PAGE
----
Jay Reatard - The Lexington, London - 26/11/08

27 Nov 2008

"at the end of whatever this was, when jay ascends a speaker and starts throwing things like bass drum cases at a crowd he would much rather cut the crap with and just punch square in the communal face (that something like this would happen at the climax was somewhat inevitable from the first note onwards), you certainly feel like you've been to a gig...

Jay Reatard

You watch some bands (the last time I felt this was with Animal Collective) and want to become their best buddies, find out what makes them tick, discover what in their psyche is responsible for spewing out the brilliant music that they make. You watch some bands and you want to be their next new member, because being in that band looks like the most purposeful, forceful, beautiful fun a human being could be having at that moment. Some bands are like a self help group.

Watching Jay Reatard however is like being bullied by three really obnoxious and very loud people at the same time in front of all your friends, who are all receiving the same treatment simultaneously. And none of you are going to stand up for yourselves because, even en masse, your combined malice is no match for what a really horrid, unpleasant and bratty person Jay Reatard comes across as. Ninety percent of the room might be better looking than this band. But we're the ones who come away from the whole experience feeling like we're worth nothing.

Jay Reatard and his band (a hairy, Hawaiian shirted drummer and a hairy, continually open mouthed bassist) can only make this whole endeavour (trial?) worthwhile by making the kind of music they make - which is the sound of condensing all that happens in a seven minute hair metal song in to a blistering one hundred and twenty second existence, thereby creating a punk rock masterpiece with every song - stopping for a semi-moment, announcing the title of another tune that sounds decidedly similar to all that came before and all that will follow, and launching full throttle in to the mire once again. Only by making a sound like this can you win over a crowd by seeming this unpleasant. What is obviously a deftly pre-planned stage persona, works like a bloody charm.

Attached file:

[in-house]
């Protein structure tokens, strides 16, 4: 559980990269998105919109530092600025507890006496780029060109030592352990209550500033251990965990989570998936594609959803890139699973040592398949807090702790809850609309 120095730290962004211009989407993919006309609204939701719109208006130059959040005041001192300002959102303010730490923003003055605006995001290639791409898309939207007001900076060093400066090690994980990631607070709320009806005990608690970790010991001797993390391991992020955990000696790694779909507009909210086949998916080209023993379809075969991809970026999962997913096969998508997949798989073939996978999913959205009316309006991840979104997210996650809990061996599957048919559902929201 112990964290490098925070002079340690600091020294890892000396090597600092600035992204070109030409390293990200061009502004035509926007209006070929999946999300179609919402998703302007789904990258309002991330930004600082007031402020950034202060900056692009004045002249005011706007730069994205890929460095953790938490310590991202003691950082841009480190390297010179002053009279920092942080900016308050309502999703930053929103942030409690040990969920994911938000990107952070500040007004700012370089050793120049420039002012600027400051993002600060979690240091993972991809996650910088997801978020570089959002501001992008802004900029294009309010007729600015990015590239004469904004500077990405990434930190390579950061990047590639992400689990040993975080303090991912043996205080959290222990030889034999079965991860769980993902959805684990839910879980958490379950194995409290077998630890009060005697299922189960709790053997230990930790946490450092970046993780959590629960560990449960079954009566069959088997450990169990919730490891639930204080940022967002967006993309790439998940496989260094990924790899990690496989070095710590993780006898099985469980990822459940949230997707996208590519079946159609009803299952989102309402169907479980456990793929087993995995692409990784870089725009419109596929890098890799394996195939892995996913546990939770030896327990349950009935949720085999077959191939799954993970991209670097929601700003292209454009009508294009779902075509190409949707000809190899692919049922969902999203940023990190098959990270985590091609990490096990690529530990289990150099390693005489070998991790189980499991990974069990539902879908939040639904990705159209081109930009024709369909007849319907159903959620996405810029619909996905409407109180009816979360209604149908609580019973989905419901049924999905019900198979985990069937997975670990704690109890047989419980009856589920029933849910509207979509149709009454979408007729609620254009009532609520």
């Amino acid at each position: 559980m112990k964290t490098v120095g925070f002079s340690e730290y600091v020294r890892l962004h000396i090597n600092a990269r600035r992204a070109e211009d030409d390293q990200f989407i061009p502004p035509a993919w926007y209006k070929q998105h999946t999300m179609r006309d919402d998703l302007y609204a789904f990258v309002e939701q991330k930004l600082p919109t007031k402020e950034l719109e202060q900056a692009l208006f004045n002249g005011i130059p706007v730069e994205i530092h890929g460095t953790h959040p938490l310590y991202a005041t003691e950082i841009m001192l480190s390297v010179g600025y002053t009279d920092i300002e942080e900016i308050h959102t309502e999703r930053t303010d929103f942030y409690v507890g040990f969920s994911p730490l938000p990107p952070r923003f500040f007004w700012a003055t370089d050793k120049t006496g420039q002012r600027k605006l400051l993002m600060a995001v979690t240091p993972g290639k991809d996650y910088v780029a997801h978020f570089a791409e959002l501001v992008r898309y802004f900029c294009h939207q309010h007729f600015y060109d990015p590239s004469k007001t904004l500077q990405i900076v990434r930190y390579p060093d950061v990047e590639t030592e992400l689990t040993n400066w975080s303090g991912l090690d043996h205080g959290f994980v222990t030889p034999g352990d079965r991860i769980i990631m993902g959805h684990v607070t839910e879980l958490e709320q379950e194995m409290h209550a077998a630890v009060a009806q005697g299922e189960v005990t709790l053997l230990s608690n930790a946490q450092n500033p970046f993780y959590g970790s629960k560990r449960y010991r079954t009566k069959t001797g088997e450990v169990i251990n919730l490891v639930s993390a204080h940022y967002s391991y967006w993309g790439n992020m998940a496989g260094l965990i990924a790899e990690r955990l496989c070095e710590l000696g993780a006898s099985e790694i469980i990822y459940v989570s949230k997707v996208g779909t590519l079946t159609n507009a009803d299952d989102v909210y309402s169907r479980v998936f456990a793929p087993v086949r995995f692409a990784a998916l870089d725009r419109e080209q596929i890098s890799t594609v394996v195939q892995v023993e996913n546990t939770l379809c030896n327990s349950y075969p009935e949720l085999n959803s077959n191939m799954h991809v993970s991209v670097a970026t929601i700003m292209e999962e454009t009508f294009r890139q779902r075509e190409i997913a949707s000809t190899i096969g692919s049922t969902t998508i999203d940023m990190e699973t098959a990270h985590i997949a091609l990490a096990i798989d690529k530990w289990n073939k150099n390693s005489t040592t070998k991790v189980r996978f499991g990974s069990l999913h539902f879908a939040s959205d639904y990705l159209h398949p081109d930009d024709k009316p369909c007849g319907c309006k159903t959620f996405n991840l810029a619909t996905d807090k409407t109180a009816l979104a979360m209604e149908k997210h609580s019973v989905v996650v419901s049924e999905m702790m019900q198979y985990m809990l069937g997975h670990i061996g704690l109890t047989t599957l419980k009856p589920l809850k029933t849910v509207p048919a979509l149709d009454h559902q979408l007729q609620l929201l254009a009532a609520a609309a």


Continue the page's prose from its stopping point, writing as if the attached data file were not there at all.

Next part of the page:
At the end of whatever this was, when Jay ascends a speaker and starts throwing things like bass drum cases at a crowd he would much rather cut the crap with and just punch square in the communal face (that something like this would happen at the climax was somewhat inevitable from the first note onwards), you certainly feel like you've been to a gig. And you don't get that with Leonard Cohen.

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